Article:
Link to bilingual booklet: Horizontalidad en Argentina
From the chapter Context and Rupture in Horizontalism: Voices of Popular Power in Argentina
December 19th and 20th of 2001
Pablo, Asamblea Colegiales (neighborhood assembly)
“It was the night of the 19th. The middle class sat at home watching the news on television – seeing poor people crying, women crying in front of supermarkets, begging for or taking food — and the State of Siege was declared. That’s when the sound of the cacerola (the banging of pots and pans) began. In one window, and then another window, in one house and then another, and soon, there was the noise of the cacerola. Television newscasters informed people that there were cacerolas in such and such a neighborhood, and then another, and another and suddenly people had the experience that their individual reaction was forming part of a collective reaction. The mass media functioned as a kind of mirror, multiplying the protest, involuntarily I suppose, but it functioned like that.
The first person began to bang a pot and saw her neighbor across the street banging a pot, and the one downstairs too, and soon there were four, five, fifteen, twenty, and people moved to their doorways and saw other people banging pots in their doorways and saw on television that this was happening in another neighborhood, and another neighborhood, and soon they went to the main corner of their neighborhood, for example in this neighborhood it’s this one (pointing outside to an intersection), this is a very important corner, and hundreds of people gathered banging pots until at a certain moment the people banging pots began to walk. At the same time television newscasters reported that groups of cacerolas were marching to the house of the Minister of the Economy, because Cavallo had resigned. Then others began walking to the Plaza de Mayo, in the center of the city, and other people began to go there, without really understanding why, but going anyway. And finally people arrived at the Plaza de Mayo. They were seen arriving on television and calling “come, come, everyone come.” The minister of the economy had resigned, he resigned but they began to say this wasn’t enough, the rest of them must go, they must all go, we want them all to go. “Que se vayan todos.” And it was born there — that was the first time the words were spoken and it’s important to know that, until that moment, they’d never been spoken before.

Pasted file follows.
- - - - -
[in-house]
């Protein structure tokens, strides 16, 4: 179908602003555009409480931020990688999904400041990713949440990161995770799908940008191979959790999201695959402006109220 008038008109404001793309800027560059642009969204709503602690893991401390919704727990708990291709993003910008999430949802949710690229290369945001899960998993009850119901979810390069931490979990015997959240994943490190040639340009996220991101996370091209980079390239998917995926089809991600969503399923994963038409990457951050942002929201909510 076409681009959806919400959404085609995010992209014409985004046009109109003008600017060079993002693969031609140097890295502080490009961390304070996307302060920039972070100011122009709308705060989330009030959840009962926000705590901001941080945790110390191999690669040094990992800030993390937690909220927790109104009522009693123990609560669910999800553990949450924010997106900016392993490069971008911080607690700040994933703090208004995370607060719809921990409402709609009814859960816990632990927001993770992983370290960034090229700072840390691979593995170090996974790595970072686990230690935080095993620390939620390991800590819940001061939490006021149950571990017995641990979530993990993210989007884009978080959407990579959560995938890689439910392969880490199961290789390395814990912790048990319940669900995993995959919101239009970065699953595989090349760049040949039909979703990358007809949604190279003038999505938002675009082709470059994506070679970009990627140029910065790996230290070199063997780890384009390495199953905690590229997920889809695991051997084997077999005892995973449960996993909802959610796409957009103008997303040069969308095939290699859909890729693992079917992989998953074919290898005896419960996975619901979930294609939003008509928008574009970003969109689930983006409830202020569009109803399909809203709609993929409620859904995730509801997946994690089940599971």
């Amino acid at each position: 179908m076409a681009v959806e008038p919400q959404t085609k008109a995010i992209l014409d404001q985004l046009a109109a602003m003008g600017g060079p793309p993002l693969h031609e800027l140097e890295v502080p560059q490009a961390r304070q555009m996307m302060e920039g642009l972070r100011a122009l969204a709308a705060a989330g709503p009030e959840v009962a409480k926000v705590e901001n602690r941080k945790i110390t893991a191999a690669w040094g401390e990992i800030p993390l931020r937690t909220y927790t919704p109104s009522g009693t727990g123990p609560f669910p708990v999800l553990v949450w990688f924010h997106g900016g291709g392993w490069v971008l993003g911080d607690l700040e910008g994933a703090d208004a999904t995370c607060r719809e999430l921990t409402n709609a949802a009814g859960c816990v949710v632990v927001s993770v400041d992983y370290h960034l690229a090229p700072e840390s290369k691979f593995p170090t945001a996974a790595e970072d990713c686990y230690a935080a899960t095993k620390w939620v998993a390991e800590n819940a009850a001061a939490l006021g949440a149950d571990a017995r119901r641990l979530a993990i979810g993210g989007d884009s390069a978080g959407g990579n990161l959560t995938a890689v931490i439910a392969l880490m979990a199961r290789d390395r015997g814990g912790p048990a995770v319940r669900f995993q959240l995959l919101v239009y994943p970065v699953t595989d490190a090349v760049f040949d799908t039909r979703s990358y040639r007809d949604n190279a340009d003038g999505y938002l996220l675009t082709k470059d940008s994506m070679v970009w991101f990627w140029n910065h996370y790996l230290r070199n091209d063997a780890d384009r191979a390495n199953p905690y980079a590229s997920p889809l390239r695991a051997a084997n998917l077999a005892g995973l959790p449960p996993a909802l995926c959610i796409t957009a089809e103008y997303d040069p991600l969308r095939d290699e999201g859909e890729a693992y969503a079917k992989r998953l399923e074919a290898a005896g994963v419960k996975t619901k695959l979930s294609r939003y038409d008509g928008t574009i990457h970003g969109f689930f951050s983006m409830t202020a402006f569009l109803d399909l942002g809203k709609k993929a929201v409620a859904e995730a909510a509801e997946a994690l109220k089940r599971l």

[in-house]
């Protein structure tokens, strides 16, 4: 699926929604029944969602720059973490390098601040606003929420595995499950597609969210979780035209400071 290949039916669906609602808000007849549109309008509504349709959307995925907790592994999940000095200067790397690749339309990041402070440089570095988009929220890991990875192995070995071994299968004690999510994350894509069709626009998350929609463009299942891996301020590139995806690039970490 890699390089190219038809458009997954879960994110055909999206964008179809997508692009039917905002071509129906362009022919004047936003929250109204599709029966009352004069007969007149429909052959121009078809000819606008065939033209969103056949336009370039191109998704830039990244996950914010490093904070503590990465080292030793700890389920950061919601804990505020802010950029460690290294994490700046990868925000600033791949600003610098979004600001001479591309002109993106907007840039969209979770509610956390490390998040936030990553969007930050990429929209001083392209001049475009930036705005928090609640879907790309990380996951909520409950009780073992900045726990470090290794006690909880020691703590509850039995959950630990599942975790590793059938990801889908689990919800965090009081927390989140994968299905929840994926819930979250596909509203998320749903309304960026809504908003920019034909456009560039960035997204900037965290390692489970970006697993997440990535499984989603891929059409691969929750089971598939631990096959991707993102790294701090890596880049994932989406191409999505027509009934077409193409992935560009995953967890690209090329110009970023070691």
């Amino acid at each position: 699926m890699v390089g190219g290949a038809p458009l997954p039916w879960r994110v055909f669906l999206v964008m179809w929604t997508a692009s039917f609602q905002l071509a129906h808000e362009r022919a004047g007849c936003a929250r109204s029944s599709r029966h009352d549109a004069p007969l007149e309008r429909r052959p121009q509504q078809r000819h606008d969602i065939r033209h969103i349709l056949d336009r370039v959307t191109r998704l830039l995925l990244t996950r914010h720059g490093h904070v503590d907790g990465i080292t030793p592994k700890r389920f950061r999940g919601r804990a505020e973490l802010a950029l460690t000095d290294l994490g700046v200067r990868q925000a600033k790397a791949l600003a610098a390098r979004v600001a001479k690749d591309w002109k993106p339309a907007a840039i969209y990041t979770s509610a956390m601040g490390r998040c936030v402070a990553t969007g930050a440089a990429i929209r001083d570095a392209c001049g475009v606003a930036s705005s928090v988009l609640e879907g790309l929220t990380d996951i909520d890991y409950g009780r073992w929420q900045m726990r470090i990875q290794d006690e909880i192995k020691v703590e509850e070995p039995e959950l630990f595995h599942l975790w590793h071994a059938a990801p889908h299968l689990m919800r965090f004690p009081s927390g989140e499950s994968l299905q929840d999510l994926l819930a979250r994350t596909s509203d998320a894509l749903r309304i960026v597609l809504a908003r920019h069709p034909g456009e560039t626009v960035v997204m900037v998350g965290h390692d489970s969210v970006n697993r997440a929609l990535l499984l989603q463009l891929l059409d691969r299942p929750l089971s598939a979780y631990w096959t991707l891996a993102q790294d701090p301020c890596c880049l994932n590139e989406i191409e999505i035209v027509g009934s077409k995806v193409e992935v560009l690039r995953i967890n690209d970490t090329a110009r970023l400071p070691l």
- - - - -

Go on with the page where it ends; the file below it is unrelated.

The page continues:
That’s how it was. The movement of the 19th and 20th began with a sound, the sound of someone banging on a pot, and that sound grew to many, and then bodies began to move, moving out of their houses to the corner, and then to the center, and finally to the Plaza de Mayo. Bodies moved and pots banged and finally that first phrase was spoken — not speeches, not explanations, not political party placards. No one knew exactly who was there, whether people were from the left, right or center. There were housewives, young people, everyone was there and they said with a common voice “they all must go.” “Que se vayan Todos!”